Delicate Flavours Under a Scaly Skin
Don’t judge a fruit by its cover – or you might miss out on a delicious new taste sensation.
Words: Jan Thammapakkul
Photos & Style: Samatchaapaisuwan
Don’t be fooled by the unappetizing reddish-brown scaly skin: the flesh of the snake fruit packs a unique sweet and tangy punch.
Originally native to Java and Sumatra in Indonesia, the snake fruit or “sala” as it is known in Thai can now be found all over the South of Thailand and in most Southeast Asian countries.
This unlikely fruit, which bursts forth from the salak palm tree in little bunches, is not much bigger than a fig and looks like a large clove of garlic when peeled. However, when you bite into the juicy flesh, prepare to be surprised by a complex honey-like sweetness reminiscent of apples, bananas and pineapples – with a hint of apple cider. The flesh surrounds an inedible seed, which can be grown as an attractive houseplant.
You can eat the fruit on its own or dipped in the chilli, salt and sugar mix that is often served with cut fruit in Thailand. The fruit also pops up on Thai restaurants’ hot-season dessert menus as “loi kaew” or “fruit in syrup”. Chilled in a light syrup and served over crushed ice, loi kaew is the perfect antidote for the tropical heat.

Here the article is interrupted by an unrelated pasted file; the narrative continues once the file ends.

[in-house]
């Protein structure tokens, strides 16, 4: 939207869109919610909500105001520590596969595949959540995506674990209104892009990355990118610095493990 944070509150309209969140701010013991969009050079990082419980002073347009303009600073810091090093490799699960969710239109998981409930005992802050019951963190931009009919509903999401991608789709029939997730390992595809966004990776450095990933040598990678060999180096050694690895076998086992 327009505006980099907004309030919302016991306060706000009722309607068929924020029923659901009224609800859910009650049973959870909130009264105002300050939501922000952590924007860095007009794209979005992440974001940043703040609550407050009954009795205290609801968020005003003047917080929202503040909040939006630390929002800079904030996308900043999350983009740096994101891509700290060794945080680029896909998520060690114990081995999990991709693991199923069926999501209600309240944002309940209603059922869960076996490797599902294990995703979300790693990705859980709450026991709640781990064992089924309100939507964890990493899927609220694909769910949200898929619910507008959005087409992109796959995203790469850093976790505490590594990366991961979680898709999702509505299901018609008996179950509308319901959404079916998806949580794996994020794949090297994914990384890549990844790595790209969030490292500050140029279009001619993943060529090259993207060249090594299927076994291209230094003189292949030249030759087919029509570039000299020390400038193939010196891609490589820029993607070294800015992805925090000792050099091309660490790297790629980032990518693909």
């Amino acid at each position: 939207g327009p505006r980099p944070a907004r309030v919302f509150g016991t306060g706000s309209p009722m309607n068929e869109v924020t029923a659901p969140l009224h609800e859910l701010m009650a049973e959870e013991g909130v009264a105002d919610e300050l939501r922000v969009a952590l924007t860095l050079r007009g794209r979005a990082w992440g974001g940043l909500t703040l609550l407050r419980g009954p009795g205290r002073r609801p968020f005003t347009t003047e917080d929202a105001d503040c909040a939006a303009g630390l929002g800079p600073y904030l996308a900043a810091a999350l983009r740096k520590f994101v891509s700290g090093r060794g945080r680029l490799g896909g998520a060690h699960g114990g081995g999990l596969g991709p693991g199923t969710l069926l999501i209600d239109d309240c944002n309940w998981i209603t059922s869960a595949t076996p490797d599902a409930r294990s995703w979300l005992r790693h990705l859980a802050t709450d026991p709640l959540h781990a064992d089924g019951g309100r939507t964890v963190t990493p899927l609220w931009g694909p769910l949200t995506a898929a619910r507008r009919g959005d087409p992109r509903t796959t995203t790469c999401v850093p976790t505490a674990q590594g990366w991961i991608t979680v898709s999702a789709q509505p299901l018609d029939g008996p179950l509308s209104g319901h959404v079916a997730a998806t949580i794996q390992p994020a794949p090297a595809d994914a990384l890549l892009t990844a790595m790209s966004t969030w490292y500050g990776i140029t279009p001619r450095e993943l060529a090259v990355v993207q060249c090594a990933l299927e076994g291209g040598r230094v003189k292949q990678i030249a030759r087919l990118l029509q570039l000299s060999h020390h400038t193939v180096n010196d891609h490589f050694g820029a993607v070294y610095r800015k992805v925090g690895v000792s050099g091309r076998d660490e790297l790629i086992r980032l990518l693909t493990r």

Apart from being enjoyed fresh, the snake fruit is also used to make candy, juice, wine and even as an ingredient in savoury dishes like red curry or tom yum.
Snake fruit has also gained a reputation as a superfood that comes brimming with nutrients beneficial to health. Packed with antioxidants, its succulent flesh is thought to help slow down the ageing process if consumed regularly. Some believe it can even help prevent conditions that lead to a variety of different diseases.